ST. LOUIS -- Sometimes all it takes is one at-bat to make a game -- and a season.
On Friday night, that at-bat belonged to Matt Carpenter of the St. Louis Cardinals.
With Game 6 of the National League Championship Series scoreless in the bottom of the third, Carpenter came to bat against a vulnerable Clayton Kershaw with one out and nobody on. Over the next five-plus minutes Carpenter saw 11 pitches, fouling eight of them off before finally hitting one fair into the right-field corner for a double.
Four pitches later Carlos Beltran singled Carpenter home, the first score in a four-run rally in which Kershaw would face 10 batters, throw 48 pitchers, give up five hits and watch the Los Angeles Dodgers' season go down the drain in what would become a 9-0 loss that sent the Cardinals on to the World Series.
"Great at-bat. That was a game-changer," Dodgers catcher A.J. Ellis marveled. "Matt Carpenter is the guy that makes that lineup go."
Carpenter has been the Cardinals' go-to guy all year, leading the majors with 199 hits, 126 runs and 55 doubles during the regular season. The postseason has been a bit more of a struggle, though, with Carpenter going one for 19 in the division series and hitting .167 overall.
And though his double was just one of 13 hits the Cardinals had Friday, it was clearly the biggest.
"The thing about the postseason is one at-bat can kind of change the way that things are going for you," Carpenter said. "You just have to keep competing, keep fighting.
"And that was the at-bat that kind of set us loose."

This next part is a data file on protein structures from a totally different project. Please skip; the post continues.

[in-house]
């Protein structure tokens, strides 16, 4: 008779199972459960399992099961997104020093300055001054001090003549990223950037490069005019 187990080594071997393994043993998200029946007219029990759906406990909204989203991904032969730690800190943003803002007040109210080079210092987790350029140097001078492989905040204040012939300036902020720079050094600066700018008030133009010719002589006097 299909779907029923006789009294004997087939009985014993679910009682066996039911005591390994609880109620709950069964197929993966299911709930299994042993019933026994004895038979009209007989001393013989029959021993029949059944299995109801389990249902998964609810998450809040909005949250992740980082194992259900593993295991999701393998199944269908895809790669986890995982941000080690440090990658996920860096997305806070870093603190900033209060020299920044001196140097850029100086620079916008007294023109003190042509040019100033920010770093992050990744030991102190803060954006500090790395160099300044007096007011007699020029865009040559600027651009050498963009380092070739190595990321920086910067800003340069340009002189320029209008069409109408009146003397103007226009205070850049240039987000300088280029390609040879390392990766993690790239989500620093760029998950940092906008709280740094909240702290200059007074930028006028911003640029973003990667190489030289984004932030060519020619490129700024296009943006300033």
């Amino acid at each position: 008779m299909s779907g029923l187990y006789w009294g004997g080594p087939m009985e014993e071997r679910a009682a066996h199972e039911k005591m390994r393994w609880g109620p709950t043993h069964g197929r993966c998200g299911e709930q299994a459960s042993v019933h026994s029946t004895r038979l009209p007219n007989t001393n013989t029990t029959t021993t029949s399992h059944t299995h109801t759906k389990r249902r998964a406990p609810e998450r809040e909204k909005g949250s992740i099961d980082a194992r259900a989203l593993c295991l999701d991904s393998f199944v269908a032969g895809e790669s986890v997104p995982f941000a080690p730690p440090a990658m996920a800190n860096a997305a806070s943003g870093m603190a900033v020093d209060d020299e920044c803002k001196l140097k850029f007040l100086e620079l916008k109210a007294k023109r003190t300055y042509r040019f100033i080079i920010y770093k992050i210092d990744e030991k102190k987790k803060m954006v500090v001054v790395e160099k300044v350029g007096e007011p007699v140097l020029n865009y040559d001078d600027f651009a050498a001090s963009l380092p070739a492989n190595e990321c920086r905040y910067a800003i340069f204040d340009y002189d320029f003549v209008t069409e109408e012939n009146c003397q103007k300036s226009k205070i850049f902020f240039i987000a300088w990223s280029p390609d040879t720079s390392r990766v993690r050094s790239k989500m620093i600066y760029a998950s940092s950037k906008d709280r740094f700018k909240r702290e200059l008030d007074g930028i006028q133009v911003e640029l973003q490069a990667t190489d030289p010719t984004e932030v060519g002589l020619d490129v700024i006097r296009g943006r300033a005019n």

Cardinals Manager Mike Matheny agreed.
"To me, where the game changed is when Matt had the opportunity to get up there and fight off some real tough pitches from a very tough pitcher," he said.
There were other heroes for St. Louis.
Rookie right-hander Michael Wacha gave up just two hits in seven scoreless innings, winning for the third time in a postseason in which he has allowed one run in 21 innings. He was named NLCS most valuable player.
Carlos Beltran, whose teams before Friday had lost all seven times he took the field with a World Series berth on the line, had three hits and two runs batted in.
And Shane Robinson, whose only previous postseason hit had been a pinch-hit home run in Game 4 of this series, started in center field and had two hits, driving in two runs in the third and scoring in the Cardinals' five-run fifth.
But maybe none of that happens without Carpenter's filibuster-long third-inning at-bat.
It started with a slider for ball, then three four-seam fastballs that Carpenter fouled off, falling behind 1-2.
"I struck out my first at-bat. And honestly, when he got two strikes on me the second at-bat, my mind-set immediately changed. I'm not striking out," Carpenter said.
The next three pitches were breaking balls -- a 75-mph curveball and two 88-mph sliders. Carpenter fouled those off, too.
"He kept making good pitches and I kept fouling them off," Carpenter continued. "Then the crowd started getting into it a little bit."
So Kershaw went back to the fastball, with Carpenter fouling back two, sandwiched around another that missed for a ball. But a pattern had emerged; Kershaw wouldn't throw more than three fastballs in a row. So Carpenter was ready when the slider came, spanking it into the right-field corner for a double.
"I got a slider I could handle and hit the double. And that ended up being the start to that big inning," he said. "It ended up being the difference in the game."
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